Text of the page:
Painted or anodized? Three questions to dispel doubts about the mast


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boat mastIn our last installment on the world of the mast , we told you about in-line and quartered spreaders, in deck or through, carbon or aluminum options. Instead, in this article we are going to explore three other topics: the position of the mast more or less on the bow, the rollaranda in the mast or boom, and the painted or anodized mast. Three other useful topics to best guide us in choosing a mast for our sailboat.

Mast: the position more or less at the bow

The position of the mast more or less forward is also related to the configuration of the sail plan. Until the early 1990s, with large, high-overlap bow sails such as genoas, the mast was positioned quite far forward. The genoa was large and the mainsail small, so the turns were quite difficult.

In contrast, modern sail plans have redistributed the sail plan more evenly. The mast has moved quite far aft, but on average for the same boat length the vertical development of the sail plan is greater. Moving the mast aft results in a more rearward sail center, and a boat that will have a propensity to be bolinier. At the same time it increases J, which is the measurement between the base of the forestay and the base of the mast, the so-called bow triangle. The larger the J, the more the sail plan can have a jib with low overlap but still with an effective surface area to provide power to the sail plan. By doing so, with a headsail that does not overtake the shrouds toward the stern, tacking will be easier.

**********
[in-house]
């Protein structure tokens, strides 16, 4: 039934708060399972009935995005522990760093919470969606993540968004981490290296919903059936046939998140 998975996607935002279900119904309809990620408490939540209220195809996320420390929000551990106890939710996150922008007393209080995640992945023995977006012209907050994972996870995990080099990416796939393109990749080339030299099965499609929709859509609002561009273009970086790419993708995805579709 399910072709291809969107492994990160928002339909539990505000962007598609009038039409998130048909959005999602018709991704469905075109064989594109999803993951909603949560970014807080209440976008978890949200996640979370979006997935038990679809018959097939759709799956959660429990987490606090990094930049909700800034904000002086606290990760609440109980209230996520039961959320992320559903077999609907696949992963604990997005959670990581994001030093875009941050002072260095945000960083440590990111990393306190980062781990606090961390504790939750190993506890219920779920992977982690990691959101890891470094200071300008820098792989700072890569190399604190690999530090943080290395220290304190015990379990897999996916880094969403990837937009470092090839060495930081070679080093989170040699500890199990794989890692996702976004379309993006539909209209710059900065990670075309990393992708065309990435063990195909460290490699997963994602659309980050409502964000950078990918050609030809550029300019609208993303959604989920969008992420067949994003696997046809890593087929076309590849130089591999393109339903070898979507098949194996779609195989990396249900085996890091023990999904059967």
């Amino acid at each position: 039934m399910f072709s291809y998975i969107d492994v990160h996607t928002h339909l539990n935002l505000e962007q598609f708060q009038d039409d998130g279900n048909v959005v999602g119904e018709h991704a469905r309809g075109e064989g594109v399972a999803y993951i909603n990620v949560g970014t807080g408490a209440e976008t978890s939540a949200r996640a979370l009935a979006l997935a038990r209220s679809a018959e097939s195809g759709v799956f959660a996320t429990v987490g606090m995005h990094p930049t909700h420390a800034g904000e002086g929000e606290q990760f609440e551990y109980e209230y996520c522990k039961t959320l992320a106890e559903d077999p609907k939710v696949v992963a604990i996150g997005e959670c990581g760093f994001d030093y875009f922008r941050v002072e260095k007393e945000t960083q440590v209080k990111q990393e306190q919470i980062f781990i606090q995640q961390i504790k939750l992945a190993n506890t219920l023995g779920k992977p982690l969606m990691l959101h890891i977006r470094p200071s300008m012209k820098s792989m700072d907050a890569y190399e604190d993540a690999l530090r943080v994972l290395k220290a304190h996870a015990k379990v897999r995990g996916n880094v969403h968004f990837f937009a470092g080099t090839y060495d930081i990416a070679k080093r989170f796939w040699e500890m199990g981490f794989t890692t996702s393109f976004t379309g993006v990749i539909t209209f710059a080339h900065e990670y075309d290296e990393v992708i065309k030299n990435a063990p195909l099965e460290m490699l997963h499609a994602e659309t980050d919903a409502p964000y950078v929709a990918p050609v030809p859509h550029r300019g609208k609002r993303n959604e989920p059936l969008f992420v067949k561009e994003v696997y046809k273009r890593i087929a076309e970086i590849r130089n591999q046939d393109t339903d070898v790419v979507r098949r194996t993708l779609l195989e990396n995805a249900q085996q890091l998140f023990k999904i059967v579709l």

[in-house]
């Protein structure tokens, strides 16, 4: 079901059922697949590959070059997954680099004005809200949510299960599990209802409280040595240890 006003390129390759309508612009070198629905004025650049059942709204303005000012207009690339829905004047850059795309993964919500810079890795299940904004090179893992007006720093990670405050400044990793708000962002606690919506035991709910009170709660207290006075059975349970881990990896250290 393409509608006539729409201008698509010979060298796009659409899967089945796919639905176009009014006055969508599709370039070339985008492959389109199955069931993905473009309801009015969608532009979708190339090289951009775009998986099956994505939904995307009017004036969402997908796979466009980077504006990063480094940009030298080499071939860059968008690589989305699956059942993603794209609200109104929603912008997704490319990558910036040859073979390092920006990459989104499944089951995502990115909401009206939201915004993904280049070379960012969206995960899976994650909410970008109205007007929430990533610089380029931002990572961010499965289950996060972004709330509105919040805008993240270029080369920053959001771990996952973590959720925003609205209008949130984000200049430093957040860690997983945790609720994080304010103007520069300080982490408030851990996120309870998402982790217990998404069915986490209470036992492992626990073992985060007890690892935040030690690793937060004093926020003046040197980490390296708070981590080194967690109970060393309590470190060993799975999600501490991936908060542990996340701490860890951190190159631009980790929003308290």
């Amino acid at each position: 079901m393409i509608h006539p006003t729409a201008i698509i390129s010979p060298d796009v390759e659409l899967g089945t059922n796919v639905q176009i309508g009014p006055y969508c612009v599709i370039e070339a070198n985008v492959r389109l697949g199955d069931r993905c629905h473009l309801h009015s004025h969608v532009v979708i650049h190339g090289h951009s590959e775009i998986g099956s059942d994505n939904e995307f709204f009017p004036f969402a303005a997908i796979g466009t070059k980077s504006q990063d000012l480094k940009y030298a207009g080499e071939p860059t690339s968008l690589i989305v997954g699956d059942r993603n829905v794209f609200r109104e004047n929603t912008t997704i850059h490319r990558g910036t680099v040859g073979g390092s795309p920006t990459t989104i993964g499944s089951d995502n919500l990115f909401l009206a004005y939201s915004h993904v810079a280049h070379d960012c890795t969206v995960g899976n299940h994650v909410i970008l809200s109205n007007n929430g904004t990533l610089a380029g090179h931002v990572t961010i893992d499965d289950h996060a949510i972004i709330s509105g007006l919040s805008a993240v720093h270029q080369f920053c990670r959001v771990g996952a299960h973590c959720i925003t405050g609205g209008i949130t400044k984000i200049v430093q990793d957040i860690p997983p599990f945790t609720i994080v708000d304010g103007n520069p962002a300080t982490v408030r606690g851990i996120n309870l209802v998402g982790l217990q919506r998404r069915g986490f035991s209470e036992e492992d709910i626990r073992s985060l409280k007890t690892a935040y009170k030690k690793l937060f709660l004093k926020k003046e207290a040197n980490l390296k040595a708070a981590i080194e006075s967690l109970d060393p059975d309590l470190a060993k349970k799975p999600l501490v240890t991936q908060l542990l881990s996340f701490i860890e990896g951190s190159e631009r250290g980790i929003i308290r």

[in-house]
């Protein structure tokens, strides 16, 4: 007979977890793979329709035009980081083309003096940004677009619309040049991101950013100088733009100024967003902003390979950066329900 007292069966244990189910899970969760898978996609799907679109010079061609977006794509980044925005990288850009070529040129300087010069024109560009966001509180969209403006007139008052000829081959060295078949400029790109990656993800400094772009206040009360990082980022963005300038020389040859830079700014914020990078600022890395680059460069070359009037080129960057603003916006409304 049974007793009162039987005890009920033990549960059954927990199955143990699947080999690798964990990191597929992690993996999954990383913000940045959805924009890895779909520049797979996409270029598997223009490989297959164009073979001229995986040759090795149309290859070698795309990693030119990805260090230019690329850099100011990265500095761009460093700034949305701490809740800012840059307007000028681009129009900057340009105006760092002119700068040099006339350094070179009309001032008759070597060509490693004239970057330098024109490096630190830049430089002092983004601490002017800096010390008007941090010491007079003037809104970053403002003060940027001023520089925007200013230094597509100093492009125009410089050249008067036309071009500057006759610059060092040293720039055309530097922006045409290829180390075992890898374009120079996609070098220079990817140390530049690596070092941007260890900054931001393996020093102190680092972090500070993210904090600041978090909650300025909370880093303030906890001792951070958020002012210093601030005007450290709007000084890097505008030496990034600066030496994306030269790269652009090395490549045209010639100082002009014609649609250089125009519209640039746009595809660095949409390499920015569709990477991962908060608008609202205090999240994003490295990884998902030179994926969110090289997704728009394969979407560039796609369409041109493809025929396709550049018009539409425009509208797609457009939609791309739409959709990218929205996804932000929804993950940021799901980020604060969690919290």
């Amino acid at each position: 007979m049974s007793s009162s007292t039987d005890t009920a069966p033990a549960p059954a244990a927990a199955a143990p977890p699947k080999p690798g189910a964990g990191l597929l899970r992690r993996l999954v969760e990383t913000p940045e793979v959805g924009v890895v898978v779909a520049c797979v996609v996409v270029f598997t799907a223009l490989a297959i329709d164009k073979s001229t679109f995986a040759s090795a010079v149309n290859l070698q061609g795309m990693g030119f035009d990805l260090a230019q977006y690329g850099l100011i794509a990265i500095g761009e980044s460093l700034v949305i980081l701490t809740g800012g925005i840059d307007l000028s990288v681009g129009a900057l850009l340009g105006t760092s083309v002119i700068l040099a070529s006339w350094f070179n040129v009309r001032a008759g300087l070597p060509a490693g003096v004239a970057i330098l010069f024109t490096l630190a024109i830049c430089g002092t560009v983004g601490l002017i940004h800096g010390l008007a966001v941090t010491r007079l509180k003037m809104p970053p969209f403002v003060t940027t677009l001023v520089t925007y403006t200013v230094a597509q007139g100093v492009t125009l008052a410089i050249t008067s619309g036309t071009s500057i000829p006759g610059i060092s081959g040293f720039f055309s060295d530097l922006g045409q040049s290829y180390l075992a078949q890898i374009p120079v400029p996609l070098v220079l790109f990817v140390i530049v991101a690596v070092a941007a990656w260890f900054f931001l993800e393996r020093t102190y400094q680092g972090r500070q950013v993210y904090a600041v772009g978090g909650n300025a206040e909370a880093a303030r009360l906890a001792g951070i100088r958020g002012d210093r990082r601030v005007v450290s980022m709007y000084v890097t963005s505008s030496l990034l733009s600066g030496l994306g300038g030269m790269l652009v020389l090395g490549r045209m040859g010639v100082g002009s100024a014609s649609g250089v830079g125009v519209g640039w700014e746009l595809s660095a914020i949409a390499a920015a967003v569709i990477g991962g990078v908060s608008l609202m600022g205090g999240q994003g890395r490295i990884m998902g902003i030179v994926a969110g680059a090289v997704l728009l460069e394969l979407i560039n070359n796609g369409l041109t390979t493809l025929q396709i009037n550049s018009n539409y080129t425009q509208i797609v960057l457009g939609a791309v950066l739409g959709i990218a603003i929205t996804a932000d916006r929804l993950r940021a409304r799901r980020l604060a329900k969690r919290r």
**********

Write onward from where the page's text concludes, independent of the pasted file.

Ultimately, if we have to choose between a boat with the mast further forward, as used to be the case in the past, and a more modern boat with the mast moved aft, from the point of view of sail plan efficiency and its ease of gestome the latter should always be preferred.

Painted or anodized aluminum shaft

When it comes to the aluminum shaft, a very fundamental aspect is the protection of the material from corrosive agents so that it will last. There are usually two solutions: the anodizing process, an electrochemical process that creates an oxide layer on the surface that will act as a protective patina against weathering and corrosion.

Alternatively, there is classic painting, which involves applying a protective primer to the tree and then spray painting. While this process is definitely more aesthetically pleasing because it returns a shiny tree rather than a dull one, over time it tends to degrade and require periodic maintenance. Of the two options, anodizing provides greater long-term assurance and less labor.

Mast with roll mainsail, or furler on boom?

In this case, as in the bow-stern position, we enter into a choice that will affect the sail plan. In fact, the mainsail furler on the mast offers only the possibility of installing small leech battens on the mainsail: for this reason, the mainsail will have little luff and will be small in size, penalizing the efficiency of the boat when sailing.

In contrast, the mainsail furler on the boom gives the possibility of making a fullbatten mainsail, of more generous size and better shape. The furling system, however, compared to the one on the boom, is a bit more complex to perform. If we have experience, however, it is definitely preferable to the classical system.



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